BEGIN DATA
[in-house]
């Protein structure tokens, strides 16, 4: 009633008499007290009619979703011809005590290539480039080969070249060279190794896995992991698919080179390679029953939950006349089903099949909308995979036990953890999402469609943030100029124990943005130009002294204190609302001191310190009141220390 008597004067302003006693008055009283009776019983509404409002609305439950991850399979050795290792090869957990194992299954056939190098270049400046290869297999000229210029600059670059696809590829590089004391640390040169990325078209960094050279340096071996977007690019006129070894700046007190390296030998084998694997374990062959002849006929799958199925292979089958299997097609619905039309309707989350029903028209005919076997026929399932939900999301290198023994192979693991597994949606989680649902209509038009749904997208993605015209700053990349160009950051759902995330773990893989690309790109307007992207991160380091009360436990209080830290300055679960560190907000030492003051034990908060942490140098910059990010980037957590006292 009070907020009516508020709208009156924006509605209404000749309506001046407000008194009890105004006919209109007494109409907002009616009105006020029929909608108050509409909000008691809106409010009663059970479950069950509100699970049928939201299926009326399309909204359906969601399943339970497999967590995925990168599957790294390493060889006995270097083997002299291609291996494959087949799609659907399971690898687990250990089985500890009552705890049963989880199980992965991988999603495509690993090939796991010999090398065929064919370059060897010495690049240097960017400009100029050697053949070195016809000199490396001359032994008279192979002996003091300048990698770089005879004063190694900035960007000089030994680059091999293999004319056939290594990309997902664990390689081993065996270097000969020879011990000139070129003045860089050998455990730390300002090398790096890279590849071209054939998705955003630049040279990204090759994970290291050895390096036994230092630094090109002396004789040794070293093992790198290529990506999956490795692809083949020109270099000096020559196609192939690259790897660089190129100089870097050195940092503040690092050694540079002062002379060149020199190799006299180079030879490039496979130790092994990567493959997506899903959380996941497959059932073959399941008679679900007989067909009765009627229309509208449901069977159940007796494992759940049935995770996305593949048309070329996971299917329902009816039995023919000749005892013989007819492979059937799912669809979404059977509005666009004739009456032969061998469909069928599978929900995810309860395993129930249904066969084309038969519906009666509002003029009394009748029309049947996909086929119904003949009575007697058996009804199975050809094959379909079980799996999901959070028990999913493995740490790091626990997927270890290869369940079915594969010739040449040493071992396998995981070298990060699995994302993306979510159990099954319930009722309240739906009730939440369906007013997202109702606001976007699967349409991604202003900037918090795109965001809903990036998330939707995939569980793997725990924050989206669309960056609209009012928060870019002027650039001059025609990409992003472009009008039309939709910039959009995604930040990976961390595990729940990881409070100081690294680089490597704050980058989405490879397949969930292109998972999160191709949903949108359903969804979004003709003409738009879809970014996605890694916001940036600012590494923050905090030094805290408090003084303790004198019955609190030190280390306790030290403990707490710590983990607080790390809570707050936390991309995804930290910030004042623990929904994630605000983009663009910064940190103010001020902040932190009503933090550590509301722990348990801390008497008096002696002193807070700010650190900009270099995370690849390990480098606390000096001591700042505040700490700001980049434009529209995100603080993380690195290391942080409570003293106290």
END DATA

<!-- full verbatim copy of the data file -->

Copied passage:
[in-house]
């Protein structure tokens, strides 16, 4: 009633008499007290009619979703011809005590290539480039080969070249060279190794896995992991698919080179390679029953939950006349089903099949909308995979036990953890999402469609943030100029124990943005130009002294204190609302001191310190009141220390 008597004067302003006693008055009283009776019983509404409002609305439950991850399979050795290792090869957990194992299954056939190098270049400046290869297999000229210029600059670059696809590829590089004391640390040169990325078209960094050279340096071996977007690019006129070894700046007190390296030998084998694997374990062959002849006929799958199925292979089958299997097609619905039309309707989350029903028209005919076997026929399932939900999301290198023994192979693991597994949606989680649902209509038009749904997208993605015209700053990349160009950051759902995330773990893989690309790109307007992207991160380091009360436990209080830290300055679960560190907000030492003051034990908060942490140098910059990010980037957590006292 009070907020009516508020709208009156924006509605209404000749309506001046407000008194009890105004006919209109007494109409907002009616009105006020029929909608108050509409909000008691809106409010009663059970479950069950509100699970049928939201299926009326399309909204359906969601399943339970497999967590995925990168599957790294390493060889006995270097083997002299291609291996494959087949799609659907399971690898687990250990089985500890009552705890049963989880199980992965991988999603495509690993090939796991010999090398065929064919370059060897010495690049240097960017400009100029050697053949070195016809000199490396001359032994008279192979002996003091300048990698770089005879004063190694900035960007000089030994680059091999293999004319056939290594990309997902664990390689081993065996270097000969020879011990000139070129003045860089050998455990730390300002090398790096890279590849071209054939998705955003630049040279990204090759994970290291050895390096036994230092630094090109002396004789040794070293093992790198290529990506999956490795692809083949020109270099000096020559196609192939690259790897660089190129100089870097050195940092503040690092050694540079002062002379060149020199190799006299180079030879490039496979130790092994990567493959997506899903959380996941497959059932073959399941008679679900007989067909009765009627229309509208449901069977159940007796494992759940049935995770996305593949048309070329996971299917329902009816039995023919000749005892013989007819492979059937799912669809979404059977509005666009004739009456032969061998469909069928599978929900995810309860395993129930249904066969084309038969519906009666509002003029009394009748029309049947996909086929119904003949009575007697058996009804199975050809094959379909079980799996999901959070028990999913493995740490790091626990997927270890290869369940079915594969010739040449040493071992396998995981070298990060699995994302993306979510159990099954319930009722309240739906009730939440369906007013997202109702606001976007699967349409991604202003900037918090795109965001809903990036998330939707995939569980793997725990924050989206669309960056609209009012928060870019002027650039001059025609990409992003472009009008039309939709910039959009995604930040990976961390595990729940990881409070100081690294680089490597704050980058989405490879397949969930292109998972999160191709949903949108359903969804979004003709003409738009879809970014996605890694916001940036600012590494923050905090030094805290408090003084303790004198019955609190030190280390306790030290403990707490710590983990607080790390809570707050936390991309995804930290910030004042623990929904994630605000983009663009910064940190103010001020902040932190009503933090550590509301722990348990801390008497008096002696002193807070700010650190900009270099995370690849390990480098606390000096001591700042505040700490700001980049434009529209995100603080993380690195290391942080409570003293106290």